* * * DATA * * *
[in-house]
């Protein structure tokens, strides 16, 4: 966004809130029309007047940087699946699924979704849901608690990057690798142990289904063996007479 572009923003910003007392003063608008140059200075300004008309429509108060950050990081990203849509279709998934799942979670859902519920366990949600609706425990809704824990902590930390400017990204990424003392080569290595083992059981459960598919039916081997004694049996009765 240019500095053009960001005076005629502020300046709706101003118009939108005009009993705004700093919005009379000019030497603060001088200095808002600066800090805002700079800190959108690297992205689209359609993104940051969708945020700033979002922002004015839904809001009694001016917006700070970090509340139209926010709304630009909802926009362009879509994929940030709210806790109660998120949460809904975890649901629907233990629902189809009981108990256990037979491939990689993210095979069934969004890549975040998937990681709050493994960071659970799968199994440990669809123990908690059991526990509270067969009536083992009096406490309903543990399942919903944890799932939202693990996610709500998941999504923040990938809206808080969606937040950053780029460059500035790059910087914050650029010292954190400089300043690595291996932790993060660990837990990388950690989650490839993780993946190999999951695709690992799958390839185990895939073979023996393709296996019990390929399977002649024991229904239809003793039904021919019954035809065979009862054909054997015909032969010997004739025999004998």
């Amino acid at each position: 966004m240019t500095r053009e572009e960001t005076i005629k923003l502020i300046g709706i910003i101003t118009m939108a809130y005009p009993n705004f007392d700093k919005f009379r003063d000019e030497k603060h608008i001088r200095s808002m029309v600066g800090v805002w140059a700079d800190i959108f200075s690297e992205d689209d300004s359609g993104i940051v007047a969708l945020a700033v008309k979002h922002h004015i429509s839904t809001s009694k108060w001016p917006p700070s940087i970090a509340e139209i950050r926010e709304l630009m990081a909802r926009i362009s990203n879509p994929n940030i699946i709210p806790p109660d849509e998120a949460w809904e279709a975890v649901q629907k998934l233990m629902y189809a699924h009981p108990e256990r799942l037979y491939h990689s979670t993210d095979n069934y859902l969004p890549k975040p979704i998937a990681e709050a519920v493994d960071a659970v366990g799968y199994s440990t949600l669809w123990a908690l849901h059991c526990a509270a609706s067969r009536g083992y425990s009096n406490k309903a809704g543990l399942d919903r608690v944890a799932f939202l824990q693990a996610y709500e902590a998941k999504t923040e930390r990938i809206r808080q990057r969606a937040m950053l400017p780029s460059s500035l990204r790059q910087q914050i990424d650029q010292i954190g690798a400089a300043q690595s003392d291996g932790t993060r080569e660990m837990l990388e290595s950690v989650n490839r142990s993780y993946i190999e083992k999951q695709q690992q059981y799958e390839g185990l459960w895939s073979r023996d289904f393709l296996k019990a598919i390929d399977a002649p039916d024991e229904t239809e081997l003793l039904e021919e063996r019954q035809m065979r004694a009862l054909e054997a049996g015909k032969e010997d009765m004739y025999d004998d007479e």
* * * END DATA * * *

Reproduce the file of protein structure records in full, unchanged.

[in-house]
């Protein structure tokens, strides 16, 4: 966004809130029309007047940087699946699924979704849901608690990057690798142990289904063996007479 572009923003910003007392003063608008140059200075300004008309429509108060950050990081990203849509279709998934799942979670859902519920366990949600609706425990809704824990902590930390400017990204990424003392080569290595083992059981459960598919039916081997004694049996009765 240019500095053009960001005076005629502020300046709706101003118009939108005009009993705004700093919005009379000019030497603060001088200095808002600066800090805002700079800190959108690297992205689209359609993104940051969708945020700033979002922002004015839904809001009694001016917006700070970090509340139209926010709304630009909802926009362009879509994929940030709210806790109660998120949460809904975890649901629907233990629902189809009981108990256990037979491939990689993210095979069934969004890549975040998937990681709050493994960071659970799968199994440990669809123990908690059991526990509270067969009536083992009096406490309903543990399942919903944890799932939202693990996610709500998941999504923040990938809206808080969606937040950053780029460059500035790059910087914050650029010292954190400089300043690595291996932790993060660990837990990388950690989650490839993780993946190999999951695709690992799958390839185990895939073979023996393709296996019990390929399977002649024991229904239809003793039904021919019954035809065979009862054909054997015909032969010997004739025999004998």
């Amino acid at each position: 966004m240019t500095r053009e572009e960001t005076i005629k923003l502020i300046g709706i910003i101003t118009m939108a809130y005009p009993n705004f007392d700093k919005f009379r003063d000019e030497k603060h608008i001088r200095s808002m029309v600066g800090v805002w140059a700079d800190i959108f200075s690297e992205d689209d300004s359609g993104i940051v007047a969708l945020a700033v008309k979002h922002h004015i429509s839904t809001s009694k108060w001016p917006p700070s940087i970090a509340e139209i950050r926010e709304l630009m990081a909802r926009i362009s990203n879509p994929n940030i699946i709210p806790p109660d849509e998120a949460w809904e279709a975890v649901q629907k998934l233990m629902y189809a699924h009981p108990e256990r799942l037979y491939h990689s979670t993210d095979n069934y859902l969004p890549k975040p979704i998937a990681e709050a519920v493994d960071a659970v366990g799968y199994s440990t949600l669809w123990a908690l849901h059991c526990a509270a609706s067969r009536g083992y425990s009096n406490k309903a809704g543990l399942d919903r608690v944890a799932f939202l824990q693990a996610y709500e902590a998941k999504t923040e930390r990938i809206r808080q990057r969606a937040m950053l400017p780029s460059s500035l990204r790059q910087q914050i990424d650029q010292i954190g690798a400089a300043q690595s003392d291996g932790t993060r080569e660990m837990l990388e290595s950690v989650n490839r142990s993780y993946i190999e083992k999951q695709q690992q059981y799958e390839g185990l459960w895939s073979r023996d289904f393709l296996k019990a598919i390929d399977a002649p039916d024991e229904t239809e081997l003793l039904e021919e063996r019954q035809m065979r004694a009862l054909e054997a049996g015909k032969e010997d009765m004739y025999d004998d007479e």